In Mexico, President Enrique Peña Nieto is facing allegations of plagiarism in his law school thesis with one reporter saying that nearly 29% of his 200-page thesis was plagiarized from other sources.
The allegations come from local journalist Carmen Aristegui. Aristegui posted on her site saying that 197 of 682 paragraphs of President Peña Nieto’s 1991 law thesis were copied from other authors but that the text involved was not put into quotations and, in some cases, the authors were not mentioned in the bibliography.
This isn’t the first time that Aristegui and her research team have clashed with President Peña Nieto. In 2014, they uncovered evidence that President Peña Nieto’s wife purchased a $7 million house from a government contractor, which sparked an integrity scandal.
President Peña Nieto later apologized for the purchase, saying that it had damaged the faith of his country in the Presidency. The First Lady also gave up the house.
However, Peña Nieto is not issuing any such apology over the allegations of plagiarism. In a statement, he downplayed the allegations calling them “style errors” and saying that such mistakes were irrelevant, especially 25 years after the fact.
This is a notion echoed by the nation’s Education Secretary, Aurelio Nuño, who said that “there are more important things” facing the country than this scandal.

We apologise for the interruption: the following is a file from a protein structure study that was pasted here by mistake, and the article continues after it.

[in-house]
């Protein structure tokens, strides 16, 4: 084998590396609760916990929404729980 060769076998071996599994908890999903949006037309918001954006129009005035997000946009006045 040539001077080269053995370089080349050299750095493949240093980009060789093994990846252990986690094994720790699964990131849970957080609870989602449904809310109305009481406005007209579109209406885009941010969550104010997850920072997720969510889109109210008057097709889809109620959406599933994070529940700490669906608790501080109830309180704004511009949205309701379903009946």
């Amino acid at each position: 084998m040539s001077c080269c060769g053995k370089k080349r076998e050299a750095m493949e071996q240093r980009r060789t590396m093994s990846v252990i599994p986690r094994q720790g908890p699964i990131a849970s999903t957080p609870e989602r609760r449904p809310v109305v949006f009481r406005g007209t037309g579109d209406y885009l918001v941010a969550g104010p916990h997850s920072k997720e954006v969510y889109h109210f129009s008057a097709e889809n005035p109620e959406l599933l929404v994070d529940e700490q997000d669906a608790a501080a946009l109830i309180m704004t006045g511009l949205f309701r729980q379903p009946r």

Others are attacking the reporting itself, saying that it’s “sensationalist” and appears to be motivated by Aristegui’s grudge against the President, not by a desire to find the truth.
Many feel that Aristegui has such a grudge because of what happened after reporting on the house scandal. Not long after reporting on the story, she was fired from her job at a radio network, where she was the most popular radio personality. Many felt it was an act of soft censorship meant to silence her.
But despite the protests, the story couldn’t have come at a worse time for the President. His party, PRI, suffered severe losses in recent local elections and a recent poll put his approval rating at 23%.
But long before his next election in 2018, the question has to be asked about what will happen with this thesis.
Peña Nieto earned his law degree at Universidad Panamericana and the school has not said if it plans on investigating the allegations.
As we’ve seen in Romania with their former head Victor Ponta, challenging a thesis by a sitting President can be difficult. However, they’ve also showed that it can be done. There, Ponta gave up his doctorate due to strong pressure, but only after the political winds had shifted against him.
But even worse for the country, the allegations come at a time of heightened educational crisis in the country.
Many teachers in the country are embroiled in a bitter strike over educational reforms and some schools have remained closed even as the school year starts. As the nation works to find a way to improve its education system and boost its international reputation, a plagiarism scandal involving the President is another unfortunate headline.
While the allegations against Peña Nieto will only be a small part of the education picture in the country, it’s one that can easily harm the country deeply, especially if it isn’t handled with transparency.
For Mexico’s future, it needs to find a way to address all of its educational woes, including the recent allegations against the country’s President.
The opinions expressed in this article are those of the author, Jonathan Bailey of Plagiarism Today, and do not reflect the opinions of iThenticate.
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